How are today's technological advancements driving tomorrow's ships?
We believe that knowledge and technology development are the results of many person’s efforts and not a one-off event. The development process can be frustrating, when you feel you are in a dead end, but time may prove you are right. For example, the combustion engine that use hydrogen was conceived in the earliest 1800s and we are now collecting all those experiences to develop green solutions based in the same fuel.
Our design and engineering department already made advanced drafts for hydrogen-based or ammonia-based vessels. Remote controlled ships are also part of the landscape we foresee for the coming years. If you think about it, the technologies above mentioned are not new at all, but it takes time to take them to the maturity level needed to incorporate them in a vessel. In terms of troubleshooting, monitoring and in time action taking IOT will change the way equipment is managed. In any case, regardless of the technologies involved, concern for the environment will be at the center of our efforts and the designs of the future will invest enormous amounts of energy in providing protection to our planet.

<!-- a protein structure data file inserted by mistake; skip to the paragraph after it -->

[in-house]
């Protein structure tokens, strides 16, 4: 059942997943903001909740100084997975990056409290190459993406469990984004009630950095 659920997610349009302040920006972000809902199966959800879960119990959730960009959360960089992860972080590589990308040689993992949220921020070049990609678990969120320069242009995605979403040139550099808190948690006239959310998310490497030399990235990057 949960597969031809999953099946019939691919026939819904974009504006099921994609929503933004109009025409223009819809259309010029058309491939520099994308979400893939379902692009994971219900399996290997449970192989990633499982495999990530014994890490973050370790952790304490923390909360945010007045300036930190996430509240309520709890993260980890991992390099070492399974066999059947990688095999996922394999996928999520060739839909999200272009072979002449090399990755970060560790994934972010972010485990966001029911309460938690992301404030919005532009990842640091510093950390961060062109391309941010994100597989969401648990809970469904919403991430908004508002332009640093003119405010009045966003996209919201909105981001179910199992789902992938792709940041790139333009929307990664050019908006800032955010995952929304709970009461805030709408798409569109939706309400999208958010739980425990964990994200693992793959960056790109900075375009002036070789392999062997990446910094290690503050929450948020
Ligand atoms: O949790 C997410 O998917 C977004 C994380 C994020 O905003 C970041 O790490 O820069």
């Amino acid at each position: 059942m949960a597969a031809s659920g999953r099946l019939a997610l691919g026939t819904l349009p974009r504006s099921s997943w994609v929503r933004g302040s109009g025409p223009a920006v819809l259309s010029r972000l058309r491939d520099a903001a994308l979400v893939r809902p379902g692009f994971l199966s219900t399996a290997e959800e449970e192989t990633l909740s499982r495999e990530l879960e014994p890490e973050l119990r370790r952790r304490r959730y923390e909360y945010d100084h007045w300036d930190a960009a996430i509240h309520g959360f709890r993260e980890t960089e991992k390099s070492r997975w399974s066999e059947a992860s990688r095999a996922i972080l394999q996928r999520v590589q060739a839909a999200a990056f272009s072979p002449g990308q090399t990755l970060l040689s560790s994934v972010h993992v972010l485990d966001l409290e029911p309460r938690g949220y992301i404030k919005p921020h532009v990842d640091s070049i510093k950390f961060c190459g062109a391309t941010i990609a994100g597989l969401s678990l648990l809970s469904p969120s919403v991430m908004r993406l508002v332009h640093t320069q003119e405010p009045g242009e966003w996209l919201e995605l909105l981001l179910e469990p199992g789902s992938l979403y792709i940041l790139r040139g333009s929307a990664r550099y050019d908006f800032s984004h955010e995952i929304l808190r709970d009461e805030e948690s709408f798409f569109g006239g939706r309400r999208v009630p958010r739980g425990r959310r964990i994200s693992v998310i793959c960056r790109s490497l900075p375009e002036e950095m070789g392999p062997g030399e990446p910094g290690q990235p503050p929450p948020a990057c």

How does the design and build of a ship effect a passenger's experience?
The persons, not only in passenger ships, are in the center of designs thought. Even in workboats, the mission belongs to the crew, not to the ship. Despite you can adopt methodologies (e.g. design thinking) to foresee people’s actions, learn about demeanors and adapt a ship to meet passengers expectations; behaviors change and we think is better to give the vessel the flexibility to adapt her design to emerging tendences. For example, 15 years ago people did not used to spend much of the day with their head down looking at a cell phone. A cruise must last more than that, so we attempt not to force the passengers’ conducts, but to provide a universe of possibilities.
With sustainability being top of mind for the entire cruise industry, how do you see ship equipment and shipbuilding contributing to these efforts?
The transition to green energies already begun and the cruise industry (specially the expeditions cruise industry) is already permeated of the need of limit its impact in the environment. We also feel a strong commitment of all our suppliers and main equipment developers to rises to the challenge. However, a robust global financial market and suitable instruments to encourage the adoption of green alternatives by shipowners everywhere are still a lack. Nonetheless we are optimistic about the future of the industry and understand this commitment as an opportunity for all the links of the chain.
Visit ASENAV to find out more.